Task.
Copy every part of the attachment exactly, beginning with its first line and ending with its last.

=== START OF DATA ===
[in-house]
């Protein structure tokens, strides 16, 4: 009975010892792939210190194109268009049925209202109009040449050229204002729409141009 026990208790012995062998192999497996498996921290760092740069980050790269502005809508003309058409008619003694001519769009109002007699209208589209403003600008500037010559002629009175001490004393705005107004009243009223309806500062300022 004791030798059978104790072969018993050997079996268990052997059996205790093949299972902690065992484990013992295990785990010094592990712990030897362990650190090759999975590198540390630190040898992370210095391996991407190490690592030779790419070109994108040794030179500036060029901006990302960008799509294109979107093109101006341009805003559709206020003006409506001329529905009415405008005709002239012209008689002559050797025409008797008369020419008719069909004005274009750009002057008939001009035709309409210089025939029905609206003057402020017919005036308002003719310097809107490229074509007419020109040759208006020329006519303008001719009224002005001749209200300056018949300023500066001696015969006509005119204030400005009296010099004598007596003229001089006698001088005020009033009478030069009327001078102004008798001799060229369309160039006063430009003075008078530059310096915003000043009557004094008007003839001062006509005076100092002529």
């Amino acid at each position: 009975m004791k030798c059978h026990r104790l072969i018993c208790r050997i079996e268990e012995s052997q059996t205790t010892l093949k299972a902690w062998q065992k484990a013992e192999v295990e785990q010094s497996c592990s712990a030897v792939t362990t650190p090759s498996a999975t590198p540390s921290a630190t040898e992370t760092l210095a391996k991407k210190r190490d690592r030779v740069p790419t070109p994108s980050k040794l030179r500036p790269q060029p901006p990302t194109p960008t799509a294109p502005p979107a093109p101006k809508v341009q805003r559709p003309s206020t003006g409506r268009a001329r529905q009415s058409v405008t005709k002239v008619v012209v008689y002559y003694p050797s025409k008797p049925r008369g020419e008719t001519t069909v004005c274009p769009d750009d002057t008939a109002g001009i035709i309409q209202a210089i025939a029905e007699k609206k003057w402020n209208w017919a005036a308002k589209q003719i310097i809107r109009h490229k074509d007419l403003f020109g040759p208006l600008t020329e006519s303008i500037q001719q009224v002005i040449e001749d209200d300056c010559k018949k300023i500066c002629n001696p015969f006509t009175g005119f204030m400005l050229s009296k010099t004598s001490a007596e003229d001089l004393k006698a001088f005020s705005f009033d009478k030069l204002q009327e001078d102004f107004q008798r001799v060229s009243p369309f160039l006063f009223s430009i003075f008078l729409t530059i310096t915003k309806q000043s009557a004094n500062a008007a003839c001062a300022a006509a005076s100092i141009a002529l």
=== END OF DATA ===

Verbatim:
[in-house]
């Protein structure tokens, strides 16, 4: 009975010892792939210190194109268009049925209202109009040449050229204002729409141009 026990208790012995062998192999497996498996921290760092740069980050790269502005809508003309058409008619003694001519769009109002007699209208589209403003600008500037010559002629009175001490004393705005107004009243009223309806500062300022 004791030798059978104790072969018993050997079996268990052997059996205790093949299972902690065992484990013992295990785990010094592990712990030897362990650190090759999975590198540390630190040898992370210095391996991407190490690592030779790419070109994108040794030179500036060029901006990302960008799509294109979107093109101006341009805003559709206020003006409506001329529905009415405008005709002239012209008689002559050797025409008797008369020419008719069909004005274009750009002057008939001009035709309409210089025939029905609206003057402020017919005036308002003719310097809107490229074509007419020109040759208006020329006519303008001719009224002005001749209200300056018949300023500066001696015969006509005119204030400005009296010099004598007596003229001089006698001088005020009033009478030069009327001078102004008798001799060229369309160039006063430009003075008078530059310096915003000043009557004094008007003839001062006509005076100092002529």
């Amino acid at each position: 009975m004791k030798c059978h026990r104790l072969i018993c208790r050997i079996e268990e012995s052997q059996t205790t010892l093949k299972a902690w062998q065992k484990a013992e192999v295990e785990q010094s497996c592990s712990a030897v792939t362990t650190p090759s498996a999975t590198p540390s921290a630190t040898e992370t760092l210095a391996k991407k210190r190490d690592r030779v740069p790419t070109p994108s980050k040794l030179r500036p790269q060029p901006p990302t194109p960008t799509a294109p502005p979107a093109p101006k809508v341009q805003r559709p003309s206020t003006g409506r268009a001329r529905q009415s058409v405008t005709k002239v008619v012209v008689y002559y003694p050797s025409k008797p049925r008369g020419e008719t001519t069909v004005c274009p769009d750009d002057t008939a109002g001009i035709i309409q209202a210089i025939a029905e007699k609206k003057w402020n209208w017919a005036a308002k589209q003719i310097i809107r109009h490229k074509d007419l403003f020109g040759p208006l600008t020329e006519s303008i500037q001719q009224v002005i040449e001749d209200d300056c010559k018949k300023i500066c002629n001696p015969f006509t009175g005119f204030m400005l050229s009296k010099t004598s001490a007596e003229d001089l004393k006698a001088f005020s705005f009033d009478k030069l204002q009327e001078d102004f107004q008798r001799v060229s009243p369309f160039l006063f009223s430009i003075f008078l729409t530059i310096t915003k309806q000043s009557a004094n500062a008007a003839c001062a300022a006509a005076s100092i141009a002529l």